Senior advocate and former Law Minister Shanti Bhushan today filed a PIL in the Supreme Court seeking clarification on the administrative authority of the Chief Justice of India (CJI) as the master of roster and for laying down the principles and procedure to be followed in preparing it for allocation of cases.

He filed the PIL through his advocate and son Prashant Bhushan who wrote a letter to the supreme court’s secretary general stating that the matter should not be listed before a bench that includes the CJI.

In the letter, Prashant also said that it would be appropriate that the petition be listed before three senior-most judges of the top court for allocating it before an appropriate bench.

In the petition, CJI Dipak Misra has been named as one of the respondents along with the registrar of the Supreme Court.

The senior advocate has stated that the “master of roster” cannot be unguided and unbridled discretionary power, exercised arbitrarily by the CJI by hand-picking benches of select judges or by assigning cases to particular judges.

The petition said the CJI’s authority as the master of roster is “not an absolute, arbitrary, singular power that is vested in the chief justice alone and which may be exercised with his sole discretion.”

It said that such an authority should be exercised by him in consultation with the senior judges of the Supreme Court in keeping with the various pronouncement of this court.

This petition assumes significance as on January 12 this year four senior most judges- Justices J Chelameswar, Ranjan Gogoi, M B Lokur and Kurian Joseph- of the Supreme Court had called a press conference and said that the situation in the top court was “not in order” and many “less than desirable” things have taken place.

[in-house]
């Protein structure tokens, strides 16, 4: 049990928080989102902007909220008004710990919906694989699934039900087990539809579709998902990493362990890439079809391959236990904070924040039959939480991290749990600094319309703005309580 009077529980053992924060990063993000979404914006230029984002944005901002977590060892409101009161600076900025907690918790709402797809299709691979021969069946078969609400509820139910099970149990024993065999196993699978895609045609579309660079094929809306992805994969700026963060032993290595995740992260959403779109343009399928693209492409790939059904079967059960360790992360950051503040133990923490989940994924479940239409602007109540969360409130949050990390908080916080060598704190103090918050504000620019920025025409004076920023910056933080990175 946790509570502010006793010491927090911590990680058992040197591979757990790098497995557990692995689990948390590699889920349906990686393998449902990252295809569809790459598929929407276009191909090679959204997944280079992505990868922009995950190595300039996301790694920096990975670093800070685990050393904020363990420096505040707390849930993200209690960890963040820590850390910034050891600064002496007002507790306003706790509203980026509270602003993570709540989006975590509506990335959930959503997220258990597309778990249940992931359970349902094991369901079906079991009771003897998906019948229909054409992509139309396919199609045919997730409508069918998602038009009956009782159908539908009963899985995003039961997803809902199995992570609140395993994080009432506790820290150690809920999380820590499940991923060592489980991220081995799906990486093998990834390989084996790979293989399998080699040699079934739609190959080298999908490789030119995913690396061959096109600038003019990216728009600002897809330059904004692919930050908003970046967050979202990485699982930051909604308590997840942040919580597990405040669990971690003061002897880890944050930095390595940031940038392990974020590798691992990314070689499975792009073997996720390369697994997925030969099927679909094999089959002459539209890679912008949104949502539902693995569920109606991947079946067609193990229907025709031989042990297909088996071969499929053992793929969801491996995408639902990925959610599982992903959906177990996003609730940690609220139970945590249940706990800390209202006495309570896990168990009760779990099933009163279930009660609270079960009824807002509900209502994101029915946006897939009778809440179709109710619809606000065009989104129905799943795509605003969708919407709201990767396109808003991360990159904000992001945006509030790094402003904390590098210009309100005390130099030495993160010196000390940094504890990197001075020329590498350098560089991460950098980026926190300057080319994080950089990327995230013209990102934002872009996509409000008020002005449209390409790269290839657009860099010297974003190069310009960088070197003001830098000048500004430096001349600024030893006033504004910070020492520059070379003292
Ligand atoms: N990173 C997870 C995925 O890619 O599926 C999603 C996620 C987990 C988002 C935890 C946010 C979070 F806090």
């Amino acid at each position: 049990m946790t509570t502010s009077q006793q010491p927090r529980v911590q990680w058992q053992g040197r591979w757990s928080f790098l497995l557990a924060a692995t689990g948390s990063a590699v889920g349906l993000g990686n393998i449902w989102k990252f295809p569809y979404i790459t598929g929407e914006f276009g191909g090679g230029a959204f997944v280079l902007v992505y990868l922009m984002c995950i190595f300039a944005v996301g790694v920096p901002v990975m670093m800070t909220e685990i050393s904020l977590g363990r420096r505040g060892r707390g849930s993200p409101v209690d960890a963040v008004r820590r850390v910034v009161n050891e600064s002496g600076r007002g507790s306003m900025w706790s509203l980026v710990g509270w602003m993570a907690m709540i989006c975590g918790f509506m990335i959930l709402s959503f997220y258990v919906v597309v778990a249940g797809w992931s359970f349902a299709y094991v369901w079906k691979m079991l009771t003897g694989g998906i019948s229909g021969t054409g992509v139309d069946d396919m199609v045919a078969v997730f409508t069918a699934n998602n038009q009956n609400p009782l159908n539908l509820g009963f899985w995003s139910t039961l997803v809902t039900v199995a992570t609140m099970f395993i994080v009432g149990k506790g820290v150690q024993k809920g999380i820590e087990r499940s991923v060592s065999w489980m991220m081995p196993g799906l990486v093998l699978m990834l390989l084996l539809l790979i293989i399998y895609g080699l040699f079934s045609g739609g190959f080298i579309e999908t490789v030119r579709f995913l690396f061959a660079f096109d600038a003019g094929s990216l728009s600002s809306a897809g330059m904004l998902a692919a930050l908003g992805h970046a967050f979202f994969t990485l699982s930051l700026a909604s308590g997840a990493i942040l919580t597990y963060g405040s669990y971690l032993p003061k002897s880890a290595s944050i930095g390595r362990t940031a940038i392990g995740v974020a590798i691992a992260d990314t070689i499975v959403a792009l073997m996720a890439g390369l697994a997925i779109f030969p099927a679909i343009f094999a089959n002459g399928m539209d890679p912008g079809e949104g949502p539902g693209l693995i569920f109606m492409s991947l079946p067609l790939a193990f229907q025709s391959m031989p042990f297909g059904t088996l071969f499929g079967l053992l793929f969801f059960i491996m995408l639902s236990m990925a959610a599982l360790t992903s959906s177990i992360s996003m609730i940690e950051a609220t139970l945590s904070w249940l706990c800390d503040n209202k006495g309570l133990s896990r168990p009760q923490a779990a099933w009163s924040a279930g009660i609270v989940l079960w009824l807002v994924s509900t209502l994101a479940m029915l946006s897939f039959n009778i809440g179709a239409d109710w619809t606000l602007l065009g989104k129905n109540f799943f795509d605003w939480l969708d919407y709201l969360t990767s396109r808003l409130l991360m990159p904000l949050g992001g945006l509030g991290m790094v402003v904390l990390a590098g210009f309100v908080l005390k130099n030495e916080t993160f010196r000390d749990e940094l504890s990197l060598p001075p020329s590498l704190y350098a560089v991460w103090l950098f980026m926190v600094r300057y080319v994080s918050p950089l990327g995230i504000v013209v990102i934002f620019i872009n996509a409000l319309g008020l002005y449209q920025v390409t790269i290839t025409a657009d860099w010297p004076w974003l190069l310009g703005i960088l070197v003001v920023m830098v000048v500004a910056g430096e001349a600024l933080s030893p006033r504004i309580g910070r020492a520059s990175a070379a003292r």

The four judges had also raised the issue of allocation of important and sensitive PILs before junior judges of the supreme court.

CJI reinstates Justice M B Lokur as e-panel in-charge

CJI reinstates Justice M B Lokur as e-panel in-charge
CJI reinstates Justice M B Lokur as e-panel in-charge

Chief Justice J S Khehar has reversed his predecessor Justice T S Thakur’s decision and reinstated Justice M B Lokur as judge in-charge of Supreme Court’s e-panel.

The e-Committee set up in 2004 is a body constituted by the Government under the Supreme Court for policy formation on and implementation of Information and Communication Technology in the courts across the Country.

Chief Justice J S Khehar, who is the patron in-chief of the panel, reinstated Justice Lokur as judge in-charge of the committee on January 20, as per a Supreme Court notification.

Justice Lokur, who is the fifth senior most judge in apex court in the hierarchy, was dropped from the e-panel on November 9, 2016 by Justice Thakur and substituted by former Chief Justice of Rajasthan High Court Sunil Ambwani.

No reason was cited for taking out Justice Lokur from heading the panel then.

Besides Justice Lokur, other members of the panel are Justice A M Khanwilkar, Justice D Y Chandrachud and two others. The invitee members include Attorney General Mukul Rohatgi, Solicitor General Ranjit Kumar, Justice B D Ahmed of Delhi High Court among others.

In 2012, when Justice S H Kapadia was Chief Justice of India, Justice Lokur was made as judge in-charge of the panel for the first time.

The panel under Justice Lokur had successfully launched National Judicial Data Grid for district courts across the country and is now working on a similar grid for High Courts.

The grid gives data of pendency of cases (both civil and criminal) of district courts in every state. It gives details of cases pending over 10 years and five years, besides cases filed by senior citizens, women and other related data.

( Source – PTI )